The Best Yiddish Words

"If you don't have anything nice to say, say it in Yiddish!" ~ Yiddish Proverb

Yiddish is arguably the most fun language ever. It's both humorous, dark, and largely insulting. Spoken by Ashkenazi Jews, Yiddish is similar to German, with some Hebrew and other Slavic languages thrown in for kicks. How many ways to call someone an “idiot” does one person need? Apparently a lot! Here are some of the best Yiddish words ever:

  • Balaboosta: The ultimate Jewish homemaker – she cooks, she cleans, she fries latkes. She's the best!
  • Bubbe: Grandmother. We love our Bubbe!
  • Bubbeleh: A term of endearment, darling. Bubbe often calls her Grandkids “bubbelehs”.
  • Bupkis: Worthless or nada. As in, “I can't believe you got me bubkis from ModernTribe for Hanukkah”

    • Chutzpah: Nerve. As in, “It took a lot of chutzpah for you to take the last bagel!” (Not a compliment.)
    • Klutz: A clumsy person. 
    • Kvell: To beam with pride. As in, “Bubbe was kvelling when I started my own online Judaica store!”

    shvitz it out

    • Kvetch: To complain. As in, “If Mordechai had studied as much as he kvetched about the MCTs, he would have gotten into Med School!”
    • Mazel Tov: Literally means “good luck” but it is an expression used to express “congratulations”. 
    • Mensch: A good person. As in, “What a mensch you are for getting me a present from ModernTribe!”

    mensch mug

    • Meshugina: Craziness. 
    • Nosh: To snack. As in, “Oy vey, I can’t stop noshing on bagels!"
    • Oy vey: An expression of dismay. As in, “Oy vey, I can't believe you ate the last bagel!”

    yiddish gifts

    • Plotz: To collapse. As in, “I just ran all the way to Ess-a-Bagel to pick up bagels before they closed. I am so tired I could plotz!”
    • Putz: A vulgar word for a part of the male anatomy, or an idiot. Ironically it means both.
    • Schlep: To drag. As in, “I schlepped these bagels all the way home from NYC, the least you could do is toast me one with some schmear!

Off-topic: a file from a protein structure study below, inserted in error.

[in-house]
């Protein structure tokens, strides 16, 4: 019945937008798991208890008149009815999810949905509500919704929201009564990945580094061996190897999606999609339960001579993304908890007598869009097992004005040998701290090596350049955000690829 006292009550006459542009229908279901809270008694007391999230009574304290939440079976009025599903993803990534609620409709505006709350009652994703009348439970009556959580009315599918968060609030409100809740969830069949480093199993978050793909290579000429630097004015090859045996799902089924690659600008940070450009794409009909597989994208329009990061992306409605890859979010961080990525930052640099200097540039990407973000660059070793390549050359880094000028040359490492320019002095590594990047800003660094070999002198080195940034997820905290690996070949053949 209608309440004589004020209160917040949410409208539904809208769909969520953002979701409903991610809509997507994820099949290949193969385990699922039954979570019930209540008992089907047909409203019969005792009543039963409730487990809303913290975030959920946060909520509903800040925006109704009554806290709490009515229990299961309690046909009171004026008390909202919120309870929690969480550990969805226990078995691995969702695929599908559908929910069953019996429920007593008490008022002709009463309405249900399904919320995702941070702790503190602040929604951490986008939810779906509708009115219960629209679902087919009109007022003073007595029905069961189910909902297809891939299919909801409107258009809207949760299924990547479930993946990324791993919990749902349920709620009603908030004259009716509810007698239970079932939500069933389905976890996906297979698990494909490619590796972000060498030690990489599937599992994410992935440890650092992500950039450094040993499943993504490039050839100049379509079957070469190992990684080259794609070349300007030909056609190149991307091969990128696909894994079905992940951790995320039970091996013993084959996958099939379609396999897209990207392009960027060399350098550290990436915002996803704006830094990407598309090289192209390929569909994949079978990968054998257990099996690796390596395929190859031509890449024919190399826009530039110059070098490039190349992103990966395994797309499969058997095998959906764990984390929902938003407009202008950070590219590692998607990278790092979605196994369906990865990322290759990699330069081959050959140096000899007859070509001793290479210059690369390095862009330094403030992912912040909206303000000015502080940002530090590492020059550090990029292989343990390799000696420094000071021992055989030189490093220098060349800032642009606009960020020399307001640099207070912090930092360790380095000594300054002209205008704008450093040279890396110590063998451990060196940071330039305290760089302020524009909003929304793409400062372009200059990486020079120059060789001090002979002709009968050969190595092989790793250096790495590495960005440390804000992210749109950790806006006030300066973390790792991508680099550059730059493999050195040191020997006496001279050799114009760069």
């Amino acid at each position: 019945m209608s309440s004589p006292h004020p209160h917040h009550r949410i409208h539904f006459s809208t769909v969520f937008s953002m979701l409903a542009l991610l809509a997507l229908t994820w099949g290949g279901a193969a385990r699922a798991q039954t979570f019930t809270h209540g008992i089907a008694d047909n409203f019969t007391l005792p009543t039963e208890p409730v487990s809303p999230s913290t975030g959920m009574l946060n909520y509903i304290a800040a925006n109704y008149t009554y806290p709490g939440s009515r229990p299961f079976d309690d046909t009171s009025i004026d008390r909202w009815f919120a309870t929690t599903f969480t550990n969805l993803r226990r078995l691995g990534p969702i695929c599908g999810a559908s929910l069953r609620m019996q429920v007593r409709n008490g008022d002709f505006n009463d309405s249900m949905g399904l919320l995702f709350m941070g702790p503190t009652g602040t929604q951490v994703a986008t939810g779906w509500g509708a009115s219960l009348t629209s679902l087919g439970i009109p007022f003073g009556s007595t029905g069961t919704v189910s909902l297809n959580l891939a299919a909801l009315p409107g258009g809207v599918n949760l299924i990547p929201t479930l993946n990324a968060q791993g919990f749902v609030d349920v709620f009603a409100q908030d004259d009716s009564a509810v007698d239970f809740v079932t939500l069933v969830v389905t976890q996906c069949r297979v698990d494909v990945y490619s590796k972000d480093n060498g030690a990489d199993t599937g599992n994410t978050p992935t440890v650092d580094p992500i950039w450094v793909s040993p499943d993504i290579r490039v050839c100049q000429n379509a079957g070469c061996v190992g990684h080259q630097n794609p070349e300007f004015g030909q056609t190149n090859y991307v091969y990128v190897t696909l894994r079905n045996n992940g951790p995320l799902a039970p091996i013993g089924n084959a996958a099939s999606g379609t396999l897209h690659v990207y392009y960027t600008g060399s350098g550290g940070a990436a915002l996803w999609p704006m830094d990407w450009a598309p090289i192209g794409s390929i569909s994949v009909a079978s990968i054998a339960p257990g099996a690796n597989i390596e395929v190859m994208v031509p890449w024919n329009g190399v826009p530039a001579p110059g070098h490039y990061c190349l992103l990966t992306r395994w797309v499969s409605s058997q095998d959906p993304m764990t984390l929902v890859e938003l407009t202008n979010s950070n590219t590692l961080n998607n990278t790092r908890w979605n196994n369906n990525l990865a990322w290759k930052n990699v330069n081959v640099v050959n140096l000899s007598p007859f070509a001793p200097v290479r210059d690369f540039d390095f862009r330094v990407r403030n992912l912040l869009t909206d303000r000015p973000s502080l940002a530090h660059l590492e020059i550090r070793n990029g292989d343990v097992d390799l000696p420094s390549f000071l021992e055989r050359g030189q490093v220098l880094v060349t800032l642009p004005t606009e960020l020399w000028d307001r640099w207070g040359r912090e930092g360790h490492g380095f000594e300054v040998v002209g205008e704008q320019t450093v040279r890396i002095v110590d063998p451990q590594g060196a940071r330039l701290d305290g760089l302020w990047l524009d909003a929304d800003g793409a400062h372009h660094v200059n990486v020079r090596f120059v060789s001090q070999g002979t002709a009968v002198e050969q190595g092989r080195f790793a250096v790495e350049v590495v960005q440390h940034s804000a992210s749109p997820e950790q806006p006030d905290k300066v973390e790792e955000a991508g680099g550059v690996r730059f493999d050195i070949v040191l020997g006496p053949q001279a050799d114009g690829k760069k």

• Shlemiel: A clumsy person, similar to a klutz. As in, “You shlemiel! You knocked the last bagel onto the floor!:
    • Shlimazel: Someone with bad luck. As in the person whose bagel got knocked over! Fun fact: On “Laverne and Shirley”, they sing “shlemiel” and “shlimazel” in the show opening hopscotch chant.
    • Shmooze: To make small talk. You would often shmooze at a cocktail party.
    • Schmuck: See putz.
    • Schmutz: Dirt. As in, “You have a little schmutz on your face.”
    • Shtup: To have sex with. I don’t think you need a sample sentence…
    • Shvitz: Sweat. As in, "I ran home to see if my ModernTribe package came and now I'm shvitzing!"
    • Tchatchke: A knick-knack, or a young floozy. Either way!
    • Yenta: A female gossip. As in, “She yaps non-stop about who is shtupping who. What a yenta!

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    I want to find out what some of the meanings of Yiddish proverbs and slang mean form the book I have. For instance: Thunder in winter is a sign of plenty.
    Do you know? Or do know where I can glean such information? Thanks Sophia


    Wonderful language, very coloful.

    Sheree Loftus

    I grew up in Yididhkite. It’s my first language. Unfortunately, I don’t read neither Yiddish or Hebrew. But my oral Yiddish isn’t that bad. I have lots of fave Yiddishe words. As an example: a mihae, tanykea nahes, cheripanivke ( variation of gossiper). I can go on and on.


    Hocking my chinik.

    Elaine Lazar

    Funny as one would expect even if some are Yinglish-it’s how a language changes, but lots of fun none the less

    Russian Jewess

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